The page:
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Bankruptcy Court Denies Debtor's Motion for Contempt

By Karl Johnson posted 10-17-2022 09:35

  
BANKRUPTCY BULLETIN
Natasha Wells, Dorsey & Whitney LLP

 

In In re Paczkowski, Case No. 19-40365 (Bankr. D. Minn. Oct. 6, 2022), the U.S. Bankruptcy Court for the District of Minnesota (the “Court”) denied a chapter 7 debtor’s motion for contempt against certain creditors because the creditors’ actions did not violate the Court’s order. Previously, the Court issued an order granting the creditors’ motion for relief from the automatic stay to pursue and liquidate certain Minnesota Uniform Voidable Transactions Act (“MUVTA”) claims against the debtor in state court, but not to collect on any resulting judgment without the Court’s permission. Subsequently, the creditors obtained a state court monetary judgment for the MUVTA claims, and thereafter, motioned for prejudgment interest and attorneys’ fees.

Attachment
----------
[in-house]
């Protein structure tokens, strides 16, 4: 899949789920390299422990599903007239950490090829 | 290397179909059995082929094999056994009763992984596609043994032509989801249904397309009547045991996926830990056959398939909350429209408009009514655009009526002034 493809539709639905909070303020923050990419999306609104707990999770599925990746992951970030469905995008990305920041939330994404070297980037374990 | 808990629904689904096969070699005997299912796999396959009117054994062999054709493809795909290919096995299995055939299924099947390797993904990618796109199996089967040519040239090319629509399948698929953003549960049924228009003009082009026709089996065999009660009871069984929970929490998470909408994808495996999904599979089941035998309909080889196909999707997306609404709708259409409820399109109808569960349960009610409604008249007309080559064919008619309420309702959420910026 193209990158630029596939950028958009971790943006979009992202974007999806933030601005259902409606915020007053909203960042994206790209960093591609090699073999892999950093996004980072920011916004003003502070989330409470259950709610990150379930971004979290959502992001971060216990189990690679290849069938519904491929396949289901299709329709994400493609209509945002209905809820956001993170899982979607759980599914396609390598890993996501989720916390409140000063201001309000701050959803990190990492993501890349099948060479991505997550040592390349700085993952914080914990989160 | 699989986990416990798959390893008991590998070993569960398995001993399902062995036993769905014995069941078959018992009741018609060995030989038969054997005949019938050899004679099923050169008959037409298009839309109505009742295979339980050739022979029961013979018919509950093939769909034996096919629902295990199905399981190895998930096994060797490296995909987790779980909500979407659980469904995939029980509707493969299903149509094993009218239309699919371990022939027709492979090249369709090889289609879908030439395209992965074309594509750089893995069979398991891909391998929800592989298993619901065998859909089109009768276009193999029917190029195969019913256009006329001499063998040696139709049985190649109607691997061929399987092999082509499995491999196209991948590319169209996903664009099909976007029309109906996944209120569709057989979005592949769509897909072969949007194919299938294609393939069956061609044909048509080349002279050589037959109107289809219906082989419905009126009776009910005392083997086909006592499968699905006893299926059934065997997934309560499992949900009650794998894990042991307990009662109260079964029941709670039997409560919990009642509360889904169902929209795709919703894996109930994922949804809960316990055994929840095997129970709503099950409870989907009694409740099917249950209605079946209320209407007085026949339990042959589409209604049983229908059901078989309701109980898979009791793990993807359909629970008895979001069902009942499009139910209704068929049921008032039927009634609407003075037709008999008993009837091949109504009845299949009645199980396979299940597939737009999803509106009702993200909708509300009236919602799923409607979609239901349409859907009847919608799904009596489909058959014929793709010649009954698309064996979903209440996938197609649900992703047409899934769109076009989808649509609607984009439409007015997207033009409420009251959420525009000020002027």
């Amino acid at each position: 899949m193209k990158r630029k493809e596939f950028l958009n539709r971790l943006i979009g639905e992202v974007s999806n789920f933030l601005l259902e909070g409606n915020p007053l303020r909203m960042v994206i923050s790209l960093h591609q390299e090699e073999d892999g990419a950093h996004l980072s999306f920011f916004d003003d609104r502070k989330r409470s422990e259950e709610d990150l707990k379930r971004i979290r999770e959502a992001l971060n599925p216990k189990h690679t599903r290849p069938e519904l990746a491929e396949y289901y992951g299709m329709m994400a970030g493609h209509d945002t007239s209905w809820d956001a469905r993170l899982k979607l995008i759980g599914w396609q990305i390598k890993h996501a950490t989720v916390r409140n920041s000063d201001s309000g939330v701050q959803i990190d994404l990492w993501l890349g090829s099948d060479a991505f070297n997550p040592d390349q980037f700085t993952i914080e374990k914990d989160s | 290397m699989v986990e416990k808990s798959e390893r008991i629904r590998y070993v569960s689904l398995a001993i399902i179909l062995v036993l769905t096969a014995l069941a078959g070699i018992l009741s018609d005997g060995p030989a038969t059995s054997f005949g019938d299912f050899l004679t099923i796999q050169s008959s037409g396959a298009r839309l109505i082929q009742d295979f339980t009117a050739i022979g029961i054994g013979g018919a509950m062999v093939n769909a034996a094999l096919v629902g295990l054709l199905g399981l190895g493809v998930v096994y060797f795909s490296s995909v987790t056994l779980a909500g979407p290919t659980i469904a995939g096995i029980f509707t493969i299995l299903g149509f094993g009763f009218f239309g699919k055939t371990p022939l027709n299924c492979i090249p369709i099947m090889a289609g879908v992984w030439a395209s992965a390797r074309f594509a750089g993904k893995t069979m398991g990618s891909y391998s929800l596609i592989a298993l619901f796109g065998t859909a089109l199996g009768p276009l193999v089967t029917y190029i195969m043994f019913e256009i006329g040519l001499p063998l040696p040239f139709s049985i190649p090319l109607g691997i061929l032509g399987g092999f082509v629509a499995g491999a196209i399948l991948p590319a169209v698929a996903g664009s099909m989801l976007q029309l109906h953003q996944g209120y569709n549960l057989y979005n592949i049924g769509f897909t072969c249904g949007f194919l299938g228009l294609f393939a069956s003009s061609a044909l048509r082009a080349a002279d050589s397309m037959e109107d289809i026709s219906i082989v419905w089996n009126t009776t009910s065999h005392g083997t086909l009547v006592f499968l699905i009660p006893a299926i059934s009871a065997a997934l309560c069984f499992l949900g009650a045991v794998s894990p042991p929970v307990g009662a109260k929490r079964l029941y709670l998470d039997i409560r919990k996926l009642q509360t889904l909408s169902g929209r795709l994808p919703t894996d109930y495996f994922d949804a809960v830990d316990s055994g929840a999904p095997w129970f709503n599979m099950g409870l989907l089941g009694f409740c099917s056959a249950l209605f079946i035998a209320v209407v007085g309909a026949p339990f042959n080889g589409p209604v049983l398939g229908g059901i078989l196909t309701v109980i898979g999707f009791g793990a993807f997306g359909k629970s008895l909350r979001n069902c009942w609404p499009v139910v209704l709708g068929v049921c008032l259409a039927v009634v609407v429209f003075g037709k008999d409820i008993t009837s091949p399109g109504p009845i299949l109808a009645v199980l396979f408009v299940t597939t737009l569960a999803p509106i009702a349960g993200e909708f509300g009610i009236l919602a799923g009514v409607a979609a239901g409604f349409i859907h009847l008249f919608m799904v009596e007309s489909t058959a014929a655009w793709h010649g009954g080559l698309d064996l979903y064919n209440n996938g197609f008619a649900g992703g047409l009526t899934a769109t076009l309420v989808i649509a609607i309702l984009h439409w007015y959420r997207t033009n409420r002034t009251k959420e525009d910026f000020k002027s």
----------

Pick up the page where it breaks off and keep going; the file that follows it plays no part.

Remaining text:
The debtor then filed the contempt motion with the Court, alleging that the creditors should be held in contempt for violating the Court’s order by obtaining a state court monetary judgment and seeking an award for attorney’s fees. The debtor further alleged that the creditors engaged in prohibited collection activity by docketing a judgment.

The Court denied the debtor’s motion under the civil contempt standard in Koehler v. Grant, 213 B.R. 570 (B.A.P. 8th Cir. 1997), under which the movant must prove by clear and convincing evidence that the respondent (1) had knowledge of an order and (2) violated such order, determining that the Court’s order explicitly authorized litigation of the state court MUVTA claims and that the creditors did not engage in prohibited collection activity because the creditors did not file an affidavit of identification of the debtor as required under Minn. Stat. § 548.09, subd. 2 to docket a judgment.

 Co-Editors in Chief
Karl J. JohnsonTaft Stettinius & Hollister LLP
David M. TanabeWinthrop & Weinstine, P.A.

 

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